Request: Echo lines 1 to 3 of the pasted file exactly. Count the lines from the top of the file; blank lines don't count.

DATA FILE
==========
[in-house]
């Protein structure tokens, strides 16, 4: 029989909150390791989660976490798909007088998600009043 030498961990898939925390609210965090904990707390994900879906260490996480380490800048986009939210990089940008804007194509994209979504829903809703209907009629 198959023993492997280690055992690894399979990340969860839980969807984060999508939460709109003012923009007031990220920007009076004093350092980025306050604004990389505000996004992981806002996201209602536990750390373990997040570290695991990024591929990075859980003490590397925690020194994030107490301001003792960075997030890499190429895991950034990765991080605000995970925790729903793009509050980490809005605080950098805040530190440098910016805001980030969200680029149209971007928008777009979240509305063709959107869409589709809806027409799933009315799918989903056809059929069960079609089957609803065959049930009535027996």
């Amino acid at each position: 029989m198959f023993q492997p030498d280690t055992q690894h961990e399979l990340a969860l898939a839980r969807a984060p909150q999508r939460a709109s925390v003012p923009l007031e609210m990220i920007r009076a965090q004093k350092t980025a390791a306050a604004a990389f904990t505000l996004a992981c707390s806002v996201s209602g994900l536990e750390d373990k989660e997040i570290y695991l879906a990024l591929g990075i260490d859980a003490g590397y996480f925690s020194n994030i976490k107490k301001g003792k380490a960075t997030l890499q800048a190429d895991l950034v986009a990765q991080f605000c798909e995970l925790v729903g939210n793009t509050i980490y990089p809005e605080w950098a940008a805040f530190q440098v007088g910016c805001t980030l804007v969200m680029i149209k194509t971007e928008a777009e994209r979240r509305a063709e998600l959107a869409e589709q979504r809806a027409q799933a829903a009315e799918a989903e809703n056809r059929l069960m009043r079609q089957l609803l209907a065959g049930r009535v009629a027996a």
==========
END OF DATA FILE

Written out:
[in-house]
């Protein structure tokens, strides 16, 4: 029989909150390791989660976490798909007088998600009043 030498961990898939925390609210965090904990707390994900879906260490996480380490800048986009939210990089940008804007194509994209979504829903809703209907009629 198959023993492997280690055992690894399979990340969860839980969807984060999508939460709109003012923009007031990220920007009076004093350092980025306050604004990389505000996004992981806002996201209602536990750390373990997040570290695991990024591929990075859980003490590397925690020194994030107490301001003792960075997030890499190429895991950034990765991080605000995970925790729903793009509050980490809005605080950098805040530190440098910016805001980030969200680029149209971007928008777009979240509305063709959107869409589709809806027409799933009315799918989903056809059929069960079609089957609803065959049930009535027996």
């Amino acid at each position: 029989m198959f023993q492997p030498d280690t055992q690894h961990e399979l990340a969860l898939a839980r969807a984060p909150q999508r939460a709109s925390v003012p923009l007031e609210m990220i920007r009076a965090q004093k350092t980025a390791a306050a604004a990389f904990t505000l996004a992981c707390s806002v996201s209602g994900l536990e750390d373990k989660e997040i570290y695991l879906a990024l591929g990075i260490d859980a003490g590397y996480f925690s020194n994030i976490k107490k301001g003792k380490a960075t997030l890499q800048a190429d895991l950034v986009a990765q991080f605000c798909e995970l925790v729903g939210n793009t509050i980490y990089p809005e605080w950098a940008a805040f530190q440098v007088g910016c805001t980030l804007v969200m680029i149209k194509t971007e928008a777009e994209r979240r509305a063709e998600l959107a869409e589709q979504r809806a027409q799933a829903a009315e799918a989903e809703n056809r059929l069960m009043r079609q089957l609803l209907a065959g049930r009535v009629a027996a």